The first gravesite we visited was Jackie “Moms” Mabley (1899-1915), a stand-up comedian in the mid-20th century who was known as “The Funniest Woman in the World.” She is mentioned in two places on our website: the Apollo Theater in Harlem, where she is credited as the first woman to headline a performance there, and the Ed Sullivan Theater in Midtown, where she appeared on The Ed Sullivan Show in the 1960s.
We next visited novelist and civil rights activist James Baldwin (1924-1987). He is featured in several places on our website, including his Upper West Side residence, which we successfully nominated to the National Register of Historic Places in 2019 for its significance to Black and LGBT history. The rowhouse at 81 Horatio Street in Greenwich Village, where he lived from 1958 to 1961, was where he worked on his third novel, Another Country (1962). This December will mark the 35th anniversary of his death.
Our last stop was the gravesite of blues legend Alberta Hunter (1895-1984). She is featured in several places on our website, including her Harlem residence at 133 West 138th Street, which she owned from 1927 until at least 1945, and the Apollo Theater, where she performed.
I almost thought we weren’t going to find her because when we followed the grave numbering system the spot where she should have been was just a patch of grass. We looked in several other places and then, when I was just about to call it a day, I looked to my right and saw her smiling face looking back at me! If you’d like to visit her just know that she’s in the same row that you’d think she’d be (if you follow the numbering system) but she’s a bit further down to the left. We also shared a quick clip of the Pride flag swaying in the breeze by her gravesite on our Instagram page to commemorate the anniversary of her death on October 17th.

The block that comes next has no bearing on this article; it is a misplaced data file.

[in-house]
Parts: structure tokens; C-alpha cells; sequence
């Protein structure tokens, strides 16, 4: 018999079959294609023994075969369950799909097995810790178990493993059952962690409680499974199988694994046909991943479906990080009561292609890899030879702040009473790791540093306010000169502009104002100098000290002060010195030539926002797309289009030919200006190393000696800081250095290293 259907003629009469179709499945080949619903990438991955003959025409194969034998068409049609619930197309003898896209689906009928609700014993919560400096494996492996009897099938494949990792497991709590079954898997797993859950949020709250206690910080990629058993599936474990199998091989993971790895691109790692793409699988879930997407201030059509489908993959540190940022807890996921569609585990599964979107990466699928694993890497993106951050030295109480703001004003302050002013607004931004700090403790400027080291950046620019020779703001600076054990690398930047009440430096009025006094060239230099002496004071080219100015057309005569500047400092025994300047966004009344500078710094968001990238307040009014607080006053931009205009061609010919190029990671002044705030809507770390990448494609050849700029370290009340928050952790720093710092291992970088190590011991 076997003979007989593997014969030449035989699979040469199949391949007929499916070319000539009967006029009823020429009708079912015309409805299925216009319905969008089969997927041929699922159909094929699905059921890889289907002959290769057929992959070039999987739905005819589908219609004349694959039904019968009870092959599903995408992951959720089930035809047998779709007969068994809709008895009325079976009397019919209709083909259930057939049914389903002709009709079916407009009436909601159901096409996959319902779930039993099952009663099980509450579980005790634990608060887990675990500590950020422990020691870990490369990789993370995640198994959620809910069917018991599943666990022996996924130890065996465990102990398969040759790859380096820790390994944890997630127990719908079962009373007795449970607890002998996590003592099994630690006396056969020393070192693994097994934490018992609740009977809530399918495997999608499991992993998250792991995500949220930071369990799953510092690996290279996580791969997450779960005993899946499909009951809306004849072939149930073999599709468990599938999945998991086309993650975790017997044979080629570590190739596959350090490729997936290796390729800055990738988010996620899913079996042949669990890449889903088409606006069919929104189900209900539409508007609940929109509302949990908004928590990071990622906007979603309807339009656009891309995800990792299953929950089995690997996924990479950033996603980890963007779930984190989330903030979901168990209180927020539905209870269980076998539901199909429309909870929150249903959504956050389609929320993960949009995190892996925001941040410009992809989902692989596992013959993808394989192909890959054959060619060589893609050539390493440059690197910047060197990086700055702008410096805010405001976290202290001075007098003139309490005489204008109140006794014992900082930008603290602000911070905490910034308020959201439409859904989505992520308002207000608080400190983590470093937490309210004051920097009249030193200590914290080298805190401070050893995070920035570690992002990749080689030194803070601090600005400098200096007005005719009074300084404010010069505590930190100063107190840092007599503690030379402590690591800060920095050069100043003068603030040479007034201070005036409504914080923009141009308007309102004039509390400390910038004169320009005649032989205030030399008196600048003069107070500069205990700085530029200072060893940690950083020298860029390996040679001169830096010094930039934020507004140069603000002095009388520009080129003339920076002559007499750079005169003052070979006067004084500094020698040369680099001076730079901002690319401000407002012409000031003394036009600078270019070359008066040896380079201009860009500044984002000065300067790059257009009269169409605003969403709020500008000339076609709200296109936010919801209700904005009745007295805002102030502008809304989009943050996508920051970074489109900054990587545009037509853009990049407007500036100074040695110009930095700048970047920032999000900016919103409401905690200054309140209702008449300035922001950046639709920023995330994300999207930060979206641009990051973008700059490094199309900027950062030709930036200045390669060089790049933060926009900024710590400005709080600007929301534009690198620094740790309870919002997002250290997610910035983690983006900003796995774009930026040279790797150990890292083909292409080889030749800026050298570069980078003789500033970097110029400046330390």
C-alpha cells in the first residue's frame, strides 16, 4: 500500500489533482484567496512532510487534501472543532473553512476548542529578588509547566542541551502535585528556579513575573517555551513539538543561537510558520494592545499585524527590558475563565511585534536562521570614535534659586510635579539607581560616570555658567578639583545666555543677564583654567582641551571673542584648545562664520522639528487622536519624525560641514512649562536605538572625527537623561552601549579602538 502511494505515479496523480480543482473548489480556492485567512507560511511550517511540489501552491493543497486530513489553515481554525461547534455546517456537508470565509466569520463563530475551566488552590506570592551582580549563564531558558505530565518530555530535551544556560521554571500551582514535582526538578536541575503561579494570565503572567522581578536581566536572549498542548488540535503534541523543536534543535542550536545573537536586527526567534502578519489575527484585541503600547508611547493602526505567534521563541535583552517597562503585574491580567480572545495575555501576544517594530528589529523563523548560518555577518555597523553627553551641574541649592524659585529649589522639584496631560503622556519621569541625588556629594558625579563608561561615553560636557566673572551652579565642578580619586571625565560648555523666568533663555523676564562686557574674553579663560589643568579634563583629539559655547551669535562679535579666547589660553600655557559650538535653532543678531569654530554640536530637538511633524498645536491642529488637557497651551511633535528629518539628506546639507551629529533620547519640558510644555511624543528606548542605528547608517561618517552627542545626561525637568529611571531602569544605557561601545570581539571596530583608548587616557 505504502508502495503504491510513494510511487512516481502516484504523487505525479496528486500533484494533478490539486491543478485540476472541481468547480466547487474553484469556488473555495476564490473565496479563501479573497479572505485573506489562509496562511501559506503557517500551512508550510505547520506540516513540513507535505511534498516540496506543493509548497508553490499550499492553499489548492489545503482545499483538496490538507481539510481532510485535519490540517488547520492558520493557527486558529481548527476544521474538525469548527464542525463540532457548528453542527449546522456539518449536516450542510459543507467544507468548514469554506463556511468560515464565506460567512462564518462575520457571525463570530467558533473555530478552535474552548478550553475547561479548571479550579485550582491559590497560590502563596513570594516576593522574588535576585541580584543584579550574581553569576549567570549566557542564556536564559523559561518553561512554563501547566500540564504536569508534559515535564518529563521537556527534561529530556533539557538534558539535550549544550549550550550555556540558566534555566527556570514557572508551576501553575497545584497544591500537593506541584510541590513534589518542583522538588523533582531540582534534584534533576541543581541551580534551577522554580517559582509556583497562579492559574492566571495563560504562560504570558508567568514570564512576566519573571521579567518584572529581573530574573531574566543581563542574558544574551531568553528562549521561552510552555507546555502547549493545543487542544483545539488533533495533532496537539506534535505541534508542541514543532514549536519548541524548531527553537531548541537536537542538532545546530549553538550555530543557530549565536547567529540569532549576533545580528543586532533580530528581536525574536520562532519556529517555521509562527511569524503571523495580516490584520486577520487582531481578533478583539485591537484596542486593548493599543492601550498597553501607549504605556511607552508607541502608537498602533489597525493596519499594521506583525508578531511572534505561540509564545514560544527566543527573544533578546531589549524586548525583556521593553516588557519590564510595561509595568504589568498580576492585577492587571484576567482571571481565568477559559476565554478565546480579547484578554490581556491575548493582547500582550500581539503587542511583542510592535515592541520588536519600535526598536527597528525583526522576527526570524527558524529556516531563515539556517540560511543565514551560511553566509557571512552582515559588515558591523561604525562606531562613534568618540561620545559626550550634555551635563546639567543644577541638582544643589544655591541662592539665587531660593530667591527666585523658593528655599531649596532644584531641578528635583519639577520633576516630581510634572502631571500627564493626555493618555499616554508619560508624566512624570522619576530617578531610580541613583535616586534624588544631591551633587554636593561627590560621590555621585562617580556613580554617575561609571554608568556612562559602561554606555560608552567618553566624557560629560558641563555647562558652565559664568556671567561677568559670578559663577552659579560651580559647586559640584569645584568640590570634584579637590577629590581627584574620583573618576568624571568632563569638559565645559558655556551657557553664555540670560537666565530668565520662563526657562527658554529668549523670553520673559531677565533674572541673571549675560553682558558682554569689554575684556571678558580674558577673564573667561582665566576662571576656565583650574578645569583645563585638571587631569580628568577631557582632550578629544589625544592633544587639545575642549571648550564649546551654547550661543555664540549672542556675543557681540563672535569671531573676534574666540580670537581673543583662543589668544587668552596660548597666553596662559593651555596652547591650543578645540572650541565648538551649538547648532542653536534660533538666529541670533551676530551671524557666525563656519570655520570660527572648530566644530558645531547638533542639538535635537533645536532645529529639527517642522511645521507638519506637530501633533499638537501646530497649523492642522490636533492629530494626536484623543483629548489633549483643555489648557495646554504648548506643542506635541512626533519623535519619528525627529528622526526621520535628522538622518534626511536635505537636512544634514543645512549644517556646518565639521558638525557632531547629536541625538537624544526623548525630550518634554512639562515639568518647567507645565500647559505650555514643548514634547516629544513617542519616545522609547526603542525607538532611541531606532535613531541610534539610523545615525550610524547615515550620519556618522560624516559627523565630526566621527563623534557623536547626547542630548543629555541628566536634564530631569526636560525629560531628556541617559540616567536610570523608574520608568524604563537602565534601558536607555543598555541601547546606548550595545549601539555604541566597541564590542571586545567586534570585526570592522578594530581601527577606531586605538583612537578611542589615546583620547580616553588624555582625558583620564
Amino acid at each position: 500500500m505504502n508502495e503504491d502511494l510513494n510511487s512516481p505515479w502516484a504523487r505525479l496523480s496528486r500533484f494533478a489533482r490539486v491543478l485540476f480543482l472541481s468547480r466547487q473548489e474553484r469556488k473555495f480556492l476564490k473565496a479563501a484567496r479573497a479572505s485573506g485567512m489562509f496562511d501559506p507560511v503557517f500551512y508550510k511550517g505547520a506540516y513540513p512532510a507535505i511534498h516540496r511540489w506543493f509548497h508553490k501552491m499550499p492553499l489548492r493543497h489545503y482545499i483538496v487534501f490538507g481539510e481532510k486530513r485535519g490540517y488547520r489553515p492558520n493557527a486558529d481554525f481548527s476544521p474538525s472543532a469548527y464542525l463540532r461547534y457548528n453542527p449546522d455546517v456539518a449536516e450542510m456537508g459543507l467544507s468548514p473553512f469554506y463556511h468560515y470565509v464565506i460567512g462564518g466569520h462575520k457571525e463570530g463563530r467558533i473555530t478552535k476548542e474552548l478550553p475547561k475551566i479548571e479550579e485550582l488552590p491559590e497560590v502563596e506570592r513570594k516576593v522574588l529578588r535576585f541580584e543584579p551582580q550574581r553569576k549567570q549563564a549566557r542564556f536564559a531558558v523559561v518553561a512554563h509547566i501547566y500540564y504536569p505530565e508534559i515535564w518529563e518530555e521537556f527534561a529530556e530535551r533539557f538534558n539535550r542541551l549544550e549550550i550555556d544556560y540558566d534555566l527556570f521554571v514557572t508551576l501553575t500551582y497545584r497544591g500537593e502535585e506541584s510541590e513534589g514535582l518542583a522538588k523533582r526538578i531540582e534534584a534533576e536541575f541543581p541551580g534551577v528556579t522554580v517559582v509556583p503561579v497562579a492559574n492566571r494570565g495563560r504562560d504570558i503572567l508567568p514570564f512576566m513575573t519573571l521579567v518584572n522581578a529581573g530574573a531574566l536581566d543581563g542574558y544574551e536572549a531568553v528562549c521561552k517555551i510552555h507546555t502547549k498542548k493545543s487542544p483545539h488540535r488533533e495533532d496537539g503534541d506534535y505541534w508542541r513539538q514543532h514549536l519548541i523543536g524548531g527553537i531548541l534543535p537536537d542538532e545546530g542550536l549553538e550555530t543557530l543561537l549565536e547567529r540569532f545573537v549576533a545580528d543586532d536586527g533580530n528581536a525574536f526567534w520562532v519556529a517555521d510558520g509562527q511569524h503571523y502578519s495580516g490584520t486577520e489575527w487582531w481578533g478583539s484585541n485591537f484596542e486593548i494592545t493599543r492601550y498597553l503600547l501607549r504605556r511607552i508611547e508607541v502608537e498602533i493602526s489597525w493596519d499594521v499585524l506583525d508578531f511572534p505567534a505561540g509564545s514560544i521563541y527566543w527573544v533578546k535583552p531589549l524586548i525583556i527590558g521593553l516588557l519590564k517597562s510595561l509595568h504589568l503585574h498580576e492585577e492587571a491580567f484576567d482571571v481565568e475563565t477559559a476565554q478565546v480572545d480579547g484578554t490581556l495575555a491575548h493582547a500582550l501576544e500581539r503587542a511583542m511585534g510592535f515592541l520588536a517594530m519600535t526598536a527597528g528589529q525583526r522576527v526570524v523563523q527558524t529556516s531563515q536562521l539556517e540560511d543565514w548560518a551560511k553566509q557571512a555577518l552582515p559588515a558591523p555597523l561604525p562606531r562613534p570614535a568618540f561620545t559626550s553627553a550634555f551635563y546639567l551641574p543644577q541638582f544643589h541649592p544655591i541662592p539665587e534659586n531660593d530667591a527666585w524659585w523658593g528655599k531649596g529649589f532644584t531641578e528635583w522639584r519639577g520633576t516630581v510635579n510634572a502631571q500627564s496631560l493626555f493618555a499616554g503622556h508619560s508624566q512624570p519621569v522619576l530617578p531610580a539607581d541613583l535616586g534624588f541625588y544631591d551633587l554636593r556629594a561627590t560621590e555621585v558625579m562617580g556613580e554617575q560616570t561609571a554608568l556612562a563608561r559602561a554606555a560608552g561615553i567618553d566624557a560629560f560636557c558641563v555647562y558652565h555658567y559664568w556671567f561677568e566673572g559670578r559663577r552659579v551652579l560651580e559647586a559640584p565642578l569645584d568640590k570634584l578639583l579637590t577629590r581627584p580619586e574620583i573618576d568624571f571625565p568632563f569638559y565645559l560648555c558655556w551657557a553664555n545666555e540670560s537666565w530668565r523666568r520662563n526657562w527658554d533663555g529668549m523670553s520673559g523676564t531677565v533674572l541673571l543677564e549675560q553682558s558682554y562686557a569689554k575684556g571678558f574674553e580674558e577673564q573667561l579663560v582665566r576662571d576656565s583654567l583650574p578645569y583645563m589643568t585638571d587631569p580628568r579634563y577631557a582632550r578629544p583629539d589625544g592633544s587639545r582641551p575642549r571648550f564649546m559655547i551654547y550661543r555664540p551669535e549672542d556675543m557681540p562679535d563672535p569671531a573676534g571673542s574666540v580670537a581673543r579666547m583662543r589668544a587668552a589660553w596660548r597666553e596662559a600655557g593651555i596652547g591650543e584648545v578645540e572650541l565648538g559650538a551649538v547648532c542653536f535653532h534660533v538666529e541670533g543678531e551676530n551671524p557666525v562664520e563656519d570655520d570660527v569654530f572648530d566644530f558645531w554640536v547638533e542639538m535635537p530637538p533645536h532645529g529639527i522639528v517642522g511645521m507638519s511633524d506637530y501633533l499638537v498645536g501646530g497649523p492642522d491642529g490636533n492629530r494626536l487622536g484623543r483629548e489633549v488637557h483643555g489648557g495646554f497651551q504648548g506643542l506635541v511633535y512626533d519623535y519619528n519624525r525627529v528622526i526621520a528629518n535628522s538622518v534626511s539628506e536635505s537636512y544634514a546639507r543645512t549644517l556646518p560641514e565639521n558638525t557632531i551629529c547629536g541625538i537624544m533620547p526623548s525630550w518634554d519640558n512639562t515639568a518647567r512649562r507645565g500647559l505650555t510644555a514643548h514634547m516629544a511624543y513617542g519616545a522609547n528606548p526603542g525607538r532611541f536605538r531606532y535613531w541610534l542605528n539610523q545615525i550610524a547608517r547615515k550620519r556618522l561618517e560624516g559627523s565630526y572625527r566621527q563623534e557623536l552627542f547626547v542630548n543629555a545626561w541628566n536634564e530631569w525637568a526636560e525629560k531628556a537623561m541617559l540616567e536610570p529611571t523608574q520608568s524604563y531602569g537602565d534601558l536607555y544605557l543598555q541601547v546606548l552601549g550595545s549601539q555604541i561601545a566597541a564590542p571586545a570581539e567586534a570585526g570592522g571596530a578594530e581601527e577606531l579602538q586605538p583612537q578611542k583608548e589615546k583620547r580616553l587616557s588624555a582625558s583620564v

More Cemetery Tributes
The NYC LGBT Historic Sites Project team loves paying tribute to LGBT people in their final resting places. Co-director Jay Shockley and I visited Congressional Cemetery in Washington, D.C., last month to visit the likes of gay rights leaders Frank Kameny, Barbara Gittings, Kay Lahusen, and Leonard Matlovich, as well as Alain Locke, known as the “Dean” of the Harlem Renaissance. You can catch our Instagram Reel from that trip.
Want to join us in the future? We lead cemetery tours annually at Green-Wood Cemetery in Brooklyn and Woodlawn Cemetery in the Bronx and place Pride flags at the gravesites of LGBT notables. These are typically held in either the spring or the fall and are always very moving and popular events. Follow us on social media (@nyclgbtsites) or subscribe to our email list (sign-up box below) to be the first to know the next time we schedule an outing.